Battle to fund treatments
PATIENTS with a rare form of cancer are still fighting to gain funding for a ‘‘gamechanger’’ treatment.
About 250 new cases of neuroendocrine tumours (NETs), the slow-growing cancer that killed Apple founder Steve Jobs, are diagnosed in New Zealand each year.
The targeted peptide receptor radionuclide therapy (PRRT) is not funded here despite it being a recognised treatment in other parts of the world.
Dr Malcolm Legget was diagnosed three years ago with a pancreatic NET that had spread to his liver.
Learning that he had an uncommon cancer with no direct access to the latest tests and treatment was terrifying, he says.
‘‘It’s like living in a black hole with questions eating away at you.
‘‘Waiting and not knowing is worse than being told you have terminal cancer.’’
The Parnell cardiologist had to find upwards of $50,000 to travel to the Peter MacCallum Cancer Centre in Australia for a specialised scan and treatment.
The cost puts it out reach for many patients.
Legget is now supporting others suffering with the cancer as chairman of Unicorn Foundation New Zealand.
The newly registered charity is backing an Auckland oncologist’s application to fund the equipment needed to offer the therapy in hospitals here.
‘‘This treatment was an absolute game-changer for me,’’ he says.
‘‘It seems to us almost unethical that people in New Zealand can’t access this scan and we want to change that by hopefully raising enough money to get the equipment over here.’’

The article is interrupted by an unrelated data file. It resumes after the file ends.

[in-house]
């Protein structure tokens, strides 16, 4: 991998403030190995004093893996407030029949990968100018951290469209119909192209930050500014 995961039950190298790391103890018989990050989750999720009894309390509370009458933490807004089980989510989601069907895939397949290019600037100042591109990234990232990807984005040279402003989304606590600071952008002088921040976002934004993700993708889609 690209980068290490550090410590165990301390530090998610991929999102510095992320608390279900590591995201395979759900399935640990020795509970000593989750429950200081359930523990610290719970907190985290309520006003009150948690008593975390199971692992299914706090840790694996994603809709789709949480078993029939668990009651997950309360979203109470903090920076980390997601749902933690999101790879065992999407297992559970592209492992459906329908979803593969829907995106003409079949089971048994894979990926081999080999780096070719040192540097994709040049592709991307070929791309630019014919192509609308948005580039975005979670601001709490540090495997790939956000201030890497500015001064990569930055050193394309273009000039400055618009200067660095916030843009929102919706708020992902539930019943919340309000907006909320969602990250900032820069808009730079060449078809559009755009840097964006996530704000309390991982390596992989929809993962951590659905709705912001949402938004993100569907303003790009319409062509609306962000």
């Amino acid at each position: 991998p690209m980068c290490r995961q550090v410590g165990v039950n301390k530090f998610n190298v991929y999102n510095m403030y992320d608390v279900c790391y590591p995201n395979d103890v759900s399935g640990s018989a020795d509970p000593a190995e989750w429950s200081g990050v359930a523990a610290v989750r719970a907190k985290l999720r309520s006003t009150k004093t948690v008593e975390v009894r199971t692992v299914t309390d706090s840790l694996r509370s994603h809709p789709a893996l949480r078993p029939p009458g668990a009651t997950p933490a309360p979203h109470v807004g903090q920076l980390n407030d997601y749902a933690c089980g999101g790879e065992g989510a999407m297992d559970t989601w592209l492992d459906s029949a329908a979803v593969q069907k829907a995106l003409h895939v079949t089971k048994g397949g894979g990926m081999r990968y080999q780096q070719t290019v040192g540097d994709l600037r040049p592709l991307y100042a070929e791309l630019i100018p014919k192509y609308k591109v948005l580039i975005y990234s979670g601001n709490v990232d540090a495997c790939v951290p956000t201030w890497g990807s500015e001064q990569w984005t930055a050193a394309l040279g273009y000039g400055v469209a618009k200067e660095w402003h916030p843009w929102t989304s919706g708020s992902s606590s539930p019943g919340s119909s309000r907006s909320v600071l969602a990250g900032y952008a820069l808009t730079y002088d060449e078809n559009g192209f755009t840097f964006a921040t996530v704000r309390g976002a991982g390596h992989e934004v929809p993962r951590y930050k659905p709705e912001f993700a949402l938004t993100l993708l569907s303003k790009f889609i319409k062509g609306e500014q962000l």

Unicorn Foundation New Zealand founder Siobhan Conroy says the specialised NET scan is desperately needed in order for doctors to
of accurately diagnose and treat patients. The charity hopes to raise $300,000 to establish the scan and cover the cost for 100 patients over the next two years.
‘‘Beyond this our hope is that the Government will see the value and step in,’’ she says.
Conroy had a number of surgeries to remove NETs, including one to remove 12 centimetres of her pancreas four years ago.
The Glen Innes mum has a hereditary gene, Multiple Endocrine Neoplasia Type 1, predisposing her to the cancer.
The gene has a 50 per cent chance of being passed on.
Conroy is now cancer-free but is tested every six months to check for new tumour growth.
She says being aware she is predisposed to this cancer is a ‘‘gift’’ as it gives her the best chance of catching the tumours early. Others aren’t so lucky.
‘‘A comment I often hear from patients is they wish they had been diagnosed with a more common cancer because there is awareness, there’s access to treatments and there’s funding there – not for every cancer but more common cancers definitely.
‘‘Patients feel that there is an injustice there and that’s a big part of what we’re trying to do is make it equal.’’
Dr Malcolm Legget and Siobhan Conroy hope to raise awareness about neuroendocrine tumours (NETs), a rare form of cancer.